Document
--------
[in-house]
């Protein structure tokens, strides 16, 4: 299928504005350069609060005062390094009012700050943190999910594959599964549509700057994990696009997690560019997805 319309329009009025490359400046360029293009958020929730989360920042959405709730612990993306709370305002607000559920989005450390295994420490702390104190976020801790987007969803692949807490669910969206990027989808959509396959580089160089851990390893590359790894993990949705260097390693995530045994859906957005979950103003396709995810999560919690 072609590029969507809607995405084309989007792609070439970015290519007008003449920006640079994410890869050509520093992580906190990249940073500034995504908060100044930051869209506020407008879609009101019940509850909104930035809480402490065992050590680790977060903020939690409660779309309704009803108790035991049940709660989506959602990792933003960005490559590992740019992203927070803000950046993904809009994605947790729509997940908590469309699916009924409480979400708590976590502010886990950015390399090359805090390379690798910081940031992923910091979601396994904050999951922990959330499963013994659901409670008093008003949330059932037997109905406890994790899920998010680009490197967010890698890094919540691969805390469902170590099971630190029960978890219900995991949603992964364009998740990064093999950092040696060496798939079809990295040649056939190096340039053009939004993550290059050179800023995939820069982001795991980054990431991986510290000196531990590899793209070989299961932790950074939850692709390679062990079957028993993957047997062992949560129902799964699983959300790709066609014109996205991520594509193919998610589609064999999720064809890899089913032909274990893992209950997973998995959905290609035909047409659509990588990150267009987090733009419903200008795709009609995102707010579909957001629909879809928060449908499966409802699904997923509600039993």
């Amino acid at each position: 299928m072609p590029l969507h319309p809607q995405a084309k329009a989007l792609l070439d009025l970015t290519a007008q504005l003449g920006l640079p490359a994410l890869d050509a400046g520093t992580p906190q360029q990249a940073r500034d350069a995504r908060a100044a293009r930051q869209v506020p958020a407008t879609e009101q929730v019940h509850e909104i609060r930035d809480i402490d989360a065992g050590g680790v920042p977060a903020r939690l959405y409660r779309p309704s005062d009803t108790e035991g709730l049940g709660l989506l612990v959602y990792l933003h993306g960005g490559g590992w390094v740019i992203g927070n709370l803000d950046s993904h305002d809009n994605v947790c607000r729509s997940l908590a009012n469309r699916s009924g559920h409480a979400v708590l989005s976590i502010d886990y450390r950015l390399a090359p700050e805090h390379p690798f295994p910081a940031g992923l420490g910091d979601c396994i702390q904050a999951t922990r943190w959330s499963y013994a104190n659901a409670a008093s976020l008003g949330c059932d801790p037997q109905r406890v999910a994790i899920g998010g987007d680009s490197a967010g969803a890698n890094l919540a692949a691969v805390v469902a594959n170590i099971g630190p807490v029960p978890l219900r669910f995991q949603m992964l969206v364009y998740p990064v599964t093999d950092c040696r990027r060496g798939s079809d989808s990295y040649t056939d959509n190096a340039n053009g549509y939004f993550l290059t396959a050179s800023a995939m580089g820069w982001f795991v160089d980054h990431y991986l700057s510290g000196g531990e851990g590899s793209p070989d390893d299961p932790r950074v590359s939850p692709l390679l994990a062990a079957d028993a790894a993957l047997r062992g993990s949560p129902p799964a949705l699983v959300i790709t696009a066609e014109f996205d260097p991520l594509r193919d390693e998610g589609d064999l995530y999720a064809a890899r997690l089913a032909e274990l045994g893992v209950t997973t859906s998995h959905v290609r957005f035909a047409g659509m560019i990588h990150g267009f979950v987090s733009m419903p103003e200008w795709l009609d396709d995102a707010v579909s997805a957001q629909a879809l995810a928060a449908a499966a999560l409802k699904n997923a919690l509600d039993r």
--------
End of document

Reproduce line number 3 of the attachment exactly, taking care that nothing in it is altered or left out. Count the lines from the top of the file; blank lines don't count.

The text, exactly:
């Amino acid at each position: 299928m072609p590029l969507h319309p809607q995405a084309k329009a989007l792609l070439d009025l970015t290519a007008q504005l003449g920006l640079p490359a994410l890869d050509a400046g520093t992580p906190q360029q990249a940073r500034d350069a995504r908060a100044a293009r930051q869209v506020p958020a407008t879609e009101q929730v019940h509850e909104i609060r930035d809480i402490d989360a065992g050590g680790v920042p977060a903020r939690l959405y409660r779309p309704s005062d009803t108790e035991g709730l049940g709660l989506l612990v959602y990792l933003h993306g960005g490559g590992w390094v740019i992203g927070n709370l803000d950046s993904h305002d809009n994605v947790c607000r729509s997940l908590a009012n469309r699916s009924g559920h409480a979400v708590l989005s976590i502010d886990y450390r950015l390399a090359p700050e805090h390379p690798f295994p910081a940031g992923l420490g910091d979601c396994i702390q904050a999951t922990r943190w959330s499963y013994a104190n659901a409670a008093s976020l008003g949330c059932d801790p037997q109905r406890v999910a994790i899920g998010g987007d680009s490197a967010g969803a890698n890094l919540a692949a691969v805390v469902a594959n170590i099971g630190p807490v029960p978890l219900r669910f995991q949603m992964l969206v364009y998740p990064v599964t093999d950092c040696r990027r060496g798939s079809d989808s990295y040649t056939d959509n190096a340039n053009g549509y939004f993550l290059t396959a050179s800023a995939m580089g820069w982001f795991v160089d980054h990431y991986l700057s510290g000196g531990e851990g590899s793209p070989d390893d299961p932790r950074v590359s939850p692709l390679l994990a062990a079957d028993a790894a993957l047997r062992g993990s949560p129902p799964a949705l699983v959300i790709t696009a066609e014109f996205d260097p991520l594509r193919d390693e998610g589609d064999l995530y999720a064809a890899r997690l089913a032909e274990l045994g893992v209950t997973t859906s998995h959905v290609r957005f035909a047409g659509m560019i990588h990150g267009f979950v987090s733009m419903p103003e200008w795709l009609d396709d995102a707010v579909s997805a957001q629909a879809l995810a928060a449908a499966a999560l409802k699904n997923a919690l509600d039993r």